Work Title: Citizen Moore: The Making of an American Iconoclast
Work Author(s): Roger Rapoport
300 pages, Softcover $15.95
Reviewer: Carol Haggas
Love him or hate him, Michael Moore's in-your-face style of documentary filmmaking wins him as many foes as it does fans. Widely perceived as an unabashed liberal, Moore's public image has not always been grounded in fact. Enter Rapoport, a veteran journalist (Wall Street Journal, Atlantic Monthly) and respected author (California Dreaming: The Political Odyssey of Pat and Jerry Brown), who interviewed more than 250 individuals from all areas of Moore's professional and private lives---from Catholic school nuns who first recognized his creative talents to network executives and former employees who sometimes ran afoul of Moore's firebrand activism---to debunk the myths and defy the critics surrounding this self-effacing, self-promoting Everyman.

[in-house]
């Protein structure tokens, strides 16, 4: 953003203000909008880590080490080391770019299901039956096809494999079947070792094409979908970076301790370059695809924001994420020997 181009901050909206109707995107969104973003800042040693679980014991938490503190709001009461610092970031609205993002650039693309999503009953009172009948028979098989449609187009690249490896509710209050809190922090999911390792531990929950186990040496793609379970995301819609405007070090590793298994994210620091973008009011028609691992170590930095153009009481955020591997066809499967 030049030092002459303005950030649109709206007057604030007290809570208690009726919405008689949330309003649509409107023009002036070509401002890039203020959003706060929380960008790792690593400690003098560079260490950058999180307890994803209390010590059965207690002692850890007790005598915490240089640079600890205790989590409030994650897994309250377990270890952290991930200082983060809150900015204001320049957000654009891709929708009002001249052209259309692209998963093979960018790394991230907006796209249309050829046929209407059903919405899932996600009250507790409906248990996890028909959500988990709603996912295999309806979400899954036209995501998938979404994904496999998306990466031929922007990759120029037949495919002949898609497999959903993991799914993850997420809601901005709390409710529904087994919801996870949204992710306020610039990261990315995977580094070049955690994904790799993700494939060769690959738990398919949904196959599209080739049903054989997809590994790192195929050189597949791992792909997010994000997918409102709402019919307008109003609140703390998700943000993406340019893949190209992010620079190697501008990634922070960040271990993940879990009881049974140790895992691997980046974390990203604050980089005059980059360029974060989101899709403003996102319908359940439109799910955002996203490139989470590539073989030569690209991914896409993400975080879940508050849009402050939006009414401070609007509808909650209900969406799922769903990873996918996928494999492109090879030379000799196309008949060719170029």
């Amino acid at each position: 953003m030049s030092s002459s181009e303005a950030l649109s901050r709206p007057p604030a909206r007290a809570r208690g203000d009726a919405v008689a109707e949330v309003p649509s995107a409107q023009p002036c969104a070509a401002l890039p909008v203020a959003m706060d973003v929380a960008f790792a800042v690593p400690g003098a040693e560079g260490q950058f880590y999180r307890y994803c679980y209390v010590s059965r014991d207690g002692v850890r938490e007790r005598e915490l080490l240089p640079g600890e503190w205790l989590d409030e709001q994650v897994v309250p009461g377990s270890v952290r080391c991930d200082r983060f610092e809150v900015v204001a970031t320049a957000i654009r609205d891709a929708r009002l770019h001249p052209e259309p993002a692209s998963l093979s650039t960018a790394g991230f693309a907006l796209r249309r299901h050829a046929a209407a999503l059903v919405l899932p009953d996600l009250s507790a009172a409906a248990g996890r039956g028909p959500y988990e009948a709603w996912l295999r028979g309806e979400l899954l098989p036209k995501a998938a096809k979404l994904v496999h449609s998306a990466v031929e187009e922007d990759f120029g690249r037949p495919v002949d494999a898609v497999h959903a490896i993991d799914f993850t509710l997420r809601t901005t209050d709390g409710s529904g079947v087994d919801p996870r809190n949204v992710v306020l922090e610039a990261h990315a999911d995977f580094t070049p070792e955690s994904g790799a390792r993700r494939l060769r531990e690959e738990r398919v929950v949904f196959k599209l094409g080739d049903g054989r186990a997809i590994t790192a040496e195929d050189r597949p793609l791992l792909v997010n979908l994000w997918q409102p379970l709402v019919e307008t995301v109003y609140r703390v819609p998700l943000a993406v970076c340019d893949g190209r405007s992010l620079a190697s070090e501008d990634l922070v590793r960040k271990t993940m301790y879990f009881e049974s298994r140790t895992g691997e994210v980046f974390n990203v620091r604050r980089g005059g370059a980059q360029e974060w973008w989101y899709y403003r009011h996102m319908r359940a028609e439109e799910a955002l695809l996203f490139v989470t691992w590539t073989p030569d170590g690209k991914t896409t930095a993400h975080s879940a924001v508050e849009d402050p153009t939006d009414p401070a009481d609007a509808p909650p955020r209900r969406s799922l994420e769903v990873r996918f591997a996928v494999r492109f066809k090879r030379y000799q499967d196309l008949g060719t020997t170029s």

Famously confronting such iconic institutions as General Motors, the National Rifle Association, and, of course, the Bush White House, Moore has proven to be an equal-opportunity offender, someone who, according to Rapoport, is "willing to take on any union, political party, media icon, or religious group regardless of its political bent." For Moore, these juicy stories provide golden opportunities to expose hypocrisy at the highest echelons while inspiring outrage at the grassroots level.
Such fearless righteousness became a hallmark of Moore's journalistic style, one in which he never hesitated to put himself at the forefront of a story if it would result in a more dramatic showdown. Not only was Moore unafraid of being the on-camera messenger, he relished the idea...